Who's Still Using Windows8 Priview Build?

Discussion in 'Computer Games and General Discussion' started by Centrix, Nov 19, 2011.

Nov 19, 2011
  1. Centrix
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    Member Centrix Stop Poking the Moogle!

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    I uninstalled the preview build a few days after actually using it only because I could figure out why Aion nor WOW would run on it, I mean its seemed stable enough of a release! any hoot just wondering if any one is still using this awesome OS? :)
     
  2. loco365

    Member loco365 GBAtemp Guru

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    Well, perhaps you need to update your graphics drivers to work with Windows 7. I had to do that to get Minecraft running. And yes, I do use it. I might even set back my BIOS so I can use it for as long as I want.
     
  3. celcodioc

    Member celcodioc Major A$$hole

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    There's a reason it's called a "developer preview". It's for developers so they can add Metro support to their programs, not regular users who want to use it as their primary OS. ;)
    I do have a virtual machine of it, but I haven't touched it since the week the preview was released.
     
  4. exangel

    Member exangel executioner angel

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    You play Aion and WoW? What Aion server/faction? O.o

    on topic: I uninstalled it from my laptop after 1 week after I became frustrated with the lack of administrator/control panel access. I'm not really a developer so it wasn't as useful as Win7 alone. And I already have an SSD in it, so the boot speed increase was only an improvement of a few seconds.
     
  5. Magsor

    Member Magsor I am watching you

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    I hate windows vista and seven. I loved XP and now I love 8.
    Its not a big change over from other windows but I am addicted to the new start menu let me explain:
    Metro is only a GUI for your start menu you can customise it the way you want. Your old start menu is still there so your job is to spam the hell of it with shortcuts that way eveything goes thru the start menu you are literally navigating thru your start menu. I think they copied that from unity on ubuntu(lololollololololol) but its better with the good ol windows.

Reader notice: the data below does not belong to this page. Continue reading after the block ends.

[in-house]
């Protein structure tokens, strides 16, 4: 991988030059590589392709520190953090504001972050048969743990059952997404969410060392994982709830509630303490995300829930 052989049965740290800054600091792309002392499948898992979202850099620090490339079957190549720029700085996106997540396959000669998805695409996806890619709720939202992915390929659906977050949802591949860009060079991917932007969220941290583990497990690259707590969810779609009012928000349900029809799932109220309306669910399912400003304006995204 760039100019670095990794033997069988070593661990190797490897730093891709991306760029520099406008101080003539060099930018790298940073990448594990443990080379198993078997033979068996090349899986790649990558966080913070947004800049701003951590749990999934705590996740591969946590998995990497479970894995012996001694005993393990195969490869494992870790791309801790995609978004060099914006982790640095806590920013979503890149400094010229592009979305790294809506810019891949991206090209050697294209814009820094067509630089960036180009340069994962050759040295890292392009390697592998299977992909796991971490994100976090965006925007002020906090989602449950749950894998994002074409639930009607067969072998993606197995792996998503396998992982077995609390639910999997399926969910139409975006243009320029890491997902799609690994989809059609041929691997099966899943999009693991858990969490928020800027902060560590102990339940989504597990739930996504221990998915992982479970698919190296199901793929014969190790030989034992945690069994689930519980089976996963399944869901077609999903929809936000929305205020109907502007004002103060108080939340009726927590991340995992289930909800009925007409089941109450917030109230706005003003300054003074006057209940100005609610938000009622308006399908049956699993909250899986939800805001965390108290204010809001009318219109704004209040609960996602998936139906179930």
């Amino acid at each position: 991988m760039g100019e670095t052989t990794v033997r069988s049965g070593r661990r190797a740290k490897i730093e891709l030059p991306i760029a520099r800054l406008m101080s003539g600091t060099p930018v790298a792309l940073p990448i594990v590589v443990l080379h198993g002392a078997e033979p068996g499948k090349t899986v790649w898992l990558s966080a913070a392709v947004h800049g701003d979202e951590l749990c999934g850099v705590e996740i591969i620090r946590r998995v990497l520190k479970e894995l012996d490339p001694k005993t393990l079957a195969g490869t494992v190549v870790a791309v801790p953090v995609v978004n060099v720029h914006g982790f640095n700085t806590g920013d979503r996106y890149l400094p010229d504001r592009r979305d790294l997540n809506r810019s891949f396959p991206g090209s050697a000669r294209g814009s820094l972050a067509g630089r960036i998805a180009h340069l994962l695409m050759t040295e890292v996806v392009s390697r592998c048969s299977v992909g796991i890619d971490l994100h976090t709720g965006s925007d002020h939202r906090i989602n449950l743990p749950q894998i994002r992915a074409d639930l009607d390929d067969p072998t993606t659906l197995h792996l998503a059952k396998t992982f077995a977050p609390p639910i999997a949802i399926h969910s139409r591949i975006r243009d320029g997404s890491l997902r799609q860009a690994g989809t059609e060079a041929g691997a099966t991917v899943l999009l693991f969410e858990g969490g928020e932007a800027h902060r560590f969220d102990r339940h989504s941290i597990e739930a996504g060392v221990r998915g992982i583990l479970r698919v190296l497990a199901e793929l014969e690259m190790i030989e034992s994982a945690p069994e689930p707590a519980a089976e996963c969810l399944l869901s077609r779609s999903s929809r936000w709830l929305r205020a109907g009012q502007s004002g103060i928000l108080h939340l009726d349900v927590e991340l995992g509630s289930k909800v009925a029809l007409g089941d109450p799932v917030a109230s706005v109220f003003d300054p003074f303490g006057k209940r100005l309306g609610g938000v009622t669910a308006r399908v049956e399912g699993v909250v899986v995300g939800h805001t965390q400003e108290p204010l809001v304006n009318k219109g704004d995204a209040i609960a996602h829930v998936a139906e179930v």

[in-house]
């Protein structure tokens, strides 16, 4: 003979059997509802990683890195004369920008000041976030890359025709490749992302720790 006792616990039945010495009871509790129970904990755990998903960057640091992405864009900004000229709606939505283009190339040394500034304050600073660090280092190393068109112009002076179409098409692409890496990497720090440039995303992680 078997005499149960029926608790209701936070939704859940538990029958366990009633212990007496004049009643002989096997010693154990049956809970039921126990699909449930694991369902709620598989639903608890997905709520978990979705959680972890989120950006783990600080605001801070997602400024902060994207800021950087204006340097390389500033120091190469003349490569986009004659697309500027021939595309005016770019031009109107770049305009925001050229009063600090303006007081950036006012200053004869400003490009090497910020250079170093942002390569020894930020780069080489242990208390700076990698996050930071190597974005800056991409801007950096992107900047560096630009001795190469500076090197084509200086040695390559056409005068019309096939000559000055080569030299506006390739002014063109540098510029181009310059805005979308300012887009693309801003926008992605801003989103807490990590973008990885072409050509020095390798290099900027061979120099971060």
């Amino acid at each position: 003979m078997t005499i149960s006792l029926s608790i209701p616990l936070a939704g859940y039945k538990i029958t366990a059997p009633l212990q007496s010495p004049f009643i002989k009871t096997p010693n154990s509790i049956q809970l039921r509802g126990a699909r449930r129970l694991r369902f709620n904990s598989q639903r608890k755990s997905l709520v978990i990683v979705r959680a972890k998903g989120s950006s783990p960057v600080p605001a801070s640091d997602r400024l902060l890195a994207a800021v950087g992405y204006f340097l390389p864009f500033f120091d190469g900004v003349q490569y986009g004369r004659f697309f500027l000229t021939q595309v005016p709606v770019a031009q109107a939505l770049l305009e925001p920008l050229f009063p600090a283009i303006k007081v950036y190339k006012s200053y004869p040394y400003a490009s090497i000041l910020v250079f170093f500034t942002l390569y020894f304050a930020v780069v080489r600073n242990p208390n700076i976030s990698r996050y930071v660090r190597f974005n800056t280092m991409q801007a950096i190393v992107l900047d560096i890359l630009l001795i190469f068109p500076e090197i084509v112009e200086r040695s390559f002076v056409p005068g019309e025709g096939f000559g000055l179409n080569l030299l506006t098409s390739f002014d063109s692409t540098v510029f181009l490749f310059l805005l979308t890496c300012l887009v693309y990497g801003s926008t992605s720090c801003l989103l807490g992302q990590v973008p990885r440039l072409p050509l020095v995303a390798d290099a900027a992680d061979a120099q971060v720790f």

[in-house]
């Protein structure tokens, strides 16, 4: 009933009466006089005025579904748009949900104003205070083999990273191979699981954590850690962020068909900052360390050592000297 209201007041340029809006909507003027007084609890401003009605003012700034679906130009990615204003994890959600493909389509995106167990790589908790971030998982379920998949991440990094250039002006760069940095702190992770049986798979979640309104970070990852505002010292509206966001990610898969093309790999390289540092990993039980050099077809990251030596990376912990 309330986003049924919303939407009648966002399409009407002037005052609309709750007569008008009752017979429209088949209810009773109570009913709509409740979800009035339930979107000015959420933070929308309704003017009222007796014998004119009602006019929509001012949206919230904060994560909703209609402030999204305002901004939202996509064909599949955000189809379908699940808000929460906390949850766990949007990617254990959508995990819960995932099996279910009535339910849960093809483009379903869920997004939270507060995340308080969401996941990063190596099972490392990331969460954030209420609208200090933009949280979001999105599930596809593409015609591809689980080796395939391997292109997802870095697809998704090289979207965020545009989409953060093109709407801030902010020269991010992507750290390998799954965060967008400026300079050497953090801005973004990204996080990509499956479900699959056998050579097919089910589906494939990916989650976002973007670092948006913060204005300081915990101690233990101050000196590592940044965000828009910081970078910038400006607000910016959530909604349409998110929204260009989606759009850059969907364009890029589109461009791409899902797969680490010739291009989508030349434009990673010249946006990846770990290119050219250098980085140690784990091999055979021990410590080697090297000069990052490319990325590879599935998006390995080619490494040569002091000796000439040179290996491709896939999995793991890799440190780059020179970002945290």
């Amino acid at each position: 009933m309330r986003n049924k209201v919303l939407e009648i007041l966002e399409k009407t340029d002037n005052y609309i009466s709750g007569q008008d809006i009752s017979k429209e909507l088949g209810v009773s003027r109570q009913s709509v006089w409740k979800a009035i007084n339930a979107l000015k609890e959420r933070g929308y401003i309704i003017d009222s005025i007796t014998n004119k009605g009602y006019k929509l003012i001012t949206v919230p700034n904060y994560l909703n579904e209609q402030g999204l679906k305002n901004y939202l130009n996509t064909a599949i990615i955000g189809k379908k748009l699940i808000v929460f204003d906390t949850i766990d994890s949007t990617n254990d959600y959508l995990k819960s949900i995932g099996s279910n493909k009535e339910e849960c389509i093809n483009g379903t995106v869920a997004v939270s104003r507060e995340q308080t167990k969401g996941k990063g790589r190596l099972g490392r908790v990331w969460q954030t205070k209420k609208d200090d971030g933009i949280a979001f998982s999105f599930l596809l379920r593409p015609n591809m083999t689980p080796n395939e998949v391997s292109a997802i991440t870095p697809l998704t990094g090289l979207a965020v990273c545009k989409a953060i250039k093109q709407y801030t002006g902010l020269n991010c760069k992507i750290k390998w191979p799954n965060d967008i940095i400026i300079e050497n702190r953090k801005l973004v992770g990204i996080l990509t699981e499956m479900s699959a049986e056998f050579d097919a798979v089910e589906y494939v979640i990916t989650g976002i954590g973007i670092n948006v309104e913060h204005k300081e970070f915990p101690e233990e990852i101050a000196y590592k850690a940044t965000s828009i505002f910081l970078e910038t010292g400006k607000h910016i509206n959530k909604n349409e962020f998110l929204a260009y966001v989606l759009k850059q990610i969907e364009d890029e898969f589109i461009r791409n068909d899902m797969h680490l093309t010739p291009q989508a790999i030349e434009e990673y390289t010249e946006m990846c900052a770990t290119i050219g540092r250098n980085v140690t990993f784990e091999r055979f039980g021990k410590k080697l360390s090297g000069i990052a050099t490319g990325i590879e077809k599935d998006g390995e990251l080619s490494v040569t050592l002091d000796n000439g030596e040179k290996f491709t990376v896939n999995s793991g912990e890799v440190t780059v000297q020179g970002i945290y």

Oh and as far as stability goes; its even more stable than XP was and only a few software have problems really a minority.
     
  6. celcodioc

    Member celcodioc Major A$$hole

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    Incorrect, it's a design language originally intended for mobile phones, and then added to Windows 8. I think it works fairly well with phones and tablets, but it -- at least in my opinion -- looks bad on a regular computer.
    Apparently Windows 8 will include two versions of Internet Explorer on Windows 8, one for Metro and one for regular desktops. The Metro version does not have support for Flash, which is a big downside.
    The Metro GUI doesn't work that well if you don't have a touch monitor, but most people just have a regular monitor and a mouse. Touch monitors are very uncommon.

    But then again, this is my opinion.

    Oh, and I lol'd when the dude in the first Windows 8 build video said that typing something requires you to "reach all the way to the keyboard". Isn't the monitor usually farther away? ^^
     
  7. Magsor

    Member Magsor I am watching you

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    You are partly right celcodioj. The part where I compared the start menu with unity is more important. I don't use the GUI much everything is done from the keyboard naturally but still within the start menu thats where Windows 8 really shine.
     
  8. Tom Bombadildo

    Contributor Tom Bombadildo Honk!

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    Ehh, one of the worse OSes I've ever used. Hate Metro, it just ruins it for PCs.
     
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  9. Centrix
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    Member Centrix Stop Poking the Moogle!

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    Well I play Infinite Aion...since they strive to make it as accurate as the offical one and I don't see to much that different
     
  10. Mazor

    Member Mazor Z80 master arch

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    Uh, if anything it's a ridiculously huge change. It makes 2000, XP, Vista and 7 all seem like the same OS.

    With Windows 8, Microsoft is starting to move away from the Windows API. The Windows API is the programming interface Windows programs (barring a few internals) is either written directly in or, in the case of applications written in higher level languages such as Java, interacting with. That includes all parts of your OS that you're directly exposed to and every Windows application you've ever used.